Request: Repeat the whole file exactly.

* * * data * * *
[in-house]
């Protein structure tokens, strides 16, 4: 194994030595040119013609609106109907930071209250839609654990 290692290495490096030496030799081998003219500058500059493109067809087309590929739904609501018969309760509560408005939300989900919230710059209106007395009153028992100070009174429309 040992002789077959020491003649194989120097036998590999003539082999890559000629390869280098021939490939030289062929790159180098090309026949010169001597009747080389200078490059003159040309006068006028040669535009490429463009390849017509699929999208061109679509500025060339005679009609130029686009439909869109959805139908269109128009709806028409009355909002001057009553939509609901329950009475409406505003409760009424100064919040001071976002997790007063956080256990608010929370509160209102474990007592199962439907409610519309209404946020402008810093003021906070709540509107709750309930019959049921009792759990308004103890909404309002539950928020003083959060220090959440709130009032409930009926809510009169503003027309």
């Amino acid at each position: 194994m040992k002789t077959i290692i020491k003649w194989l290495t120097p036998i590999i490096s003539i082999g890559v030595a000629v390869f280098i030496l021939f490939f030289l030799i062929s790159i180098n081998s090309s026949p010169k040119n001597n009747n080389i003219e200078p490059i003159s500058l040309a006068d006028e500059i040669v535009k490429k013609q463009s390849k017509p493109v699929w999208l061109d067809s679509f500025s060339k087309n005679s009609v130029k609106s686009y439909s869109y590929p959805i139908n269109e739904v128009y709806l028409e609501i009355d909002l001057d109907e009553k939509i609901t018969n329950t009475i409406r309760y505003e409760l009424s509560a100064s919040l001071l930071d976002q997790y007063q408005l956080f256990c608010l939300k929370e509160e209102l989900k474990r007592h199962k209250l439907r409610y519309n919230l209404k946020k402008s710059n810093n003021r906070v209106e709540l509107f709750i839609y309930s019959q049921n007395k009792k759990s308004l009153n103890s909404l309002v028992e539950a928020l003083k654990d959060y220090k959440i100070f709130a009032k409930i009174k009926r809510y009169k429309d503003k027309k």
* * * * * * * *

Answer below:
[in-house]
């Protein structure tokens, strides 16, 4: 194994030595040119013609609106109907930071209250839609654990 290692290495490096030496030799081998003219500058500059493109067809087309590929739904609501018969309760509560408005939300989900919230710059209106007395009153028992100070009174429309 040992002789077959020491003649194989120097036998590999003539082999890559000629390869280098021939490939030289062929790159180098090309026949010169001597009747080389200078490059003159040309006068006028040669535009490429463009390849017509699929999208061109679509500025060339005679009609130029686009439909869109959805139908269109128009709806028409009355909002001057009553939509609901329950009475409406505003409760009424100064919040001071976002997790007063956080256990608010929370509160209102474990007592199962439907409610519309209404946020402008810093003021906070709540509107709750309930019959049921009792759990308004103890909404309002539950928020003083959060220090959440709130009032409930009926809510009169503003027309």
């Amino acid at each position: 194994m040992k002789t077959i290692i020491k003649w194989l290495t120097p036998i590999i490096s003539i082999g890559v030595a000629v390869f280098i030496l021939f490939f030289l030799i062929s790159i180098n081998s090309s026949p010169k040119n001597n009747n080389i003219e200078p490059i003159s500058l040309a006068d006028e500059i040669v535009k490429k013609q463009s390849k017509p493109v699929w999208l061109d067809s679509f500025s060339k087309n005679s009609v130029k609106s686009y439909s869109y590929p959805i139908n269109e739904v128009y709806l028409e609501i009355d909002l001057d109907e009553k939509i609901t018969n329950t009475i409406r309760y505003e409760l009424s509560a100064s919040l001071l930071d976002q997790y007063q408005l956080f256990c608010l939300k929370e509160e209102l989900k474990r007592h199962k209250l439907r409610y519309n919230l209404k946020k402008s710059n810093n003021r906070v209106e709540l509107f709750i839609y309930s019959q049921n007395k009792k759990s308004l009153n103890s909404l309002v028992e539950a928020l003083k654990d959060y220090k959440i100070f709130a009032k409930i009174k009926r809510y009169k429309d503003k027309k």